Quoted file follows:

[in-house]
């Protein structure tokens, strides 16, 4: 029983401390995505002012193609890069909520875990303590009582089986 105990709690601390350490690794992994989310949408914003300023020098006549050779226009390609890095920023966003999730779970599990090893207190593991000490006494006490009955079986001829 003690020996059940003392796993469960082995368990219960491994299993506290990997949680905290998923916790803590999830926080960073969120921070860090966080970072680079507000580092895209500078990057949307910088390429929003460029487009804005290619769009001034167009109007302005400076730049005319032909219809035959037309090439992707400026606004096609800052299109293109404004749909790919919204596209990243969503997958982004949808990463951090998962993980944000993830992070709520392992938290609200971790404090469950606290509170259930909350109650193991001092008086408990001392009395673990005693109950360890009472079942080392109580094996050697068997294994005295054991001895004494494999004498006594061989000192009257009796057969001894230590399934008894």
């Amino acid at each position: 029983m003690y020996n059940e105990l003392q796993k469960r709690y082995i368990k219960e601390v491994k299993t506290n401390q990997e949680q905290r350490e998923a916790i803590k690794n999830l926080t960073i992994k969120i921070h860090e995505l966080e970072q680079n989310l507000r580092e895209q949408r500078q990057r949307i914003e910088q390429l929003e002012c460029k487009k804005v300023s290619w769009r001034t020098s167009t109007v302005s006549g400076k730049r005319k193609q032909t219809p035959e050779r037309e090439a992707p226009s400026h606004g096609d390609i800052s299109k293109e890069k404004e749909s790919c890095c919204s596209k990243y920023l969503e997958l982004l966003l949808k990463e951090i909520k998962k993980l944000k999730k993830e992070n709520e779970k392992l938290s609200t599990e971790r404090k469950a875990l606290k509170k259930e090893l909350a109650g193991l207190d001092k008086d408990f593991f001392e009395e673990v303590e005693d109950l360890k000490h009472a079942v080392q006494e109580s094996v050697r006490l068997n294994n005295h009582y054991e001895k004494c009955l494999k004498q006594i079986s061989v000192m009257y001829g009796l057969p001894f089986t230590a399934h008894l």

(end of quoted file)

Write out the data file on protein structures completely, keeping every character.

[in-house]
């Protein structure tokens, strides 16, 4: 029983401390995505002012193609890069909520875990303590009582089986 105990709690601390350490690794992994989310949408914003300023020098006549050779226009390609890095920023966003999730779970599990090893207190593991000490006494006490009955079986001829 003690020996059940003392796993469960082995368990219960491994299993506290990997949680905290998923916790803590999830926080960073969120921070860090966080970072680079507000580092895209500078990057949307910088390429929003460029487009804005290619769009001034167009109007302005400076730049005319032909219809035959037309090439992707400026606004096609800052299109293109404004749909790919919204596209990243969503997958982004949808990463951090998962993980944000993830992070709520392992938290609200971790404090469950606290509170259930909350109650193991001092008086408990001392009395673990005693109950360890009472079942080392109580094996050697068997294994005295054991001895004494494999004498006594061989000192009257009796057969001894230590399934008894």
């Amino acid at each position: 029983m003690y020996n059940e105990l003392q796993k469960r709690y082995i368990k219960e601390v491994k299993t506290n401390q990997e949680q905290r350490e998923a916790i803590k690794n999830l926080t960073i992994k969120i921070h860090e995505l966080e970072q680079n989310l507000r580092e895209q949408r500078q990057r949307i914003e910088q390429l929003e002012c460029k487009k804005v300023s290619w769009r001034t020098s167009t109007v302005s006549g400076k730049r005319k193609q032909t219809p035959e050779r037309e090439a992707p226009s400026h606004g096609d390609i800052s299109k293109e890069k404004e749909s790919c890095c919204s596209k990243y920023l969503e997958l982004l966003l949808k990463e951090i909520k998962k993980l944000k999730k993830e992070n709520e779970k392992l938290s609200t599990e971790r404090k469950a875990l606290k509170k259930e090893l909350a109650g193991l207190d001092k008086d408990f593991f001392e009395e673990v303590e005693d109950l360890k000490h009472a079942v080392q006494e109580s094996v050697r006490l068997n294994n005295h009582y054991e001895k004494c009955l494999k004498q006594i079986s061989v000192m009257y001829g009796l057969p001894f089986t230590a399934h008894l």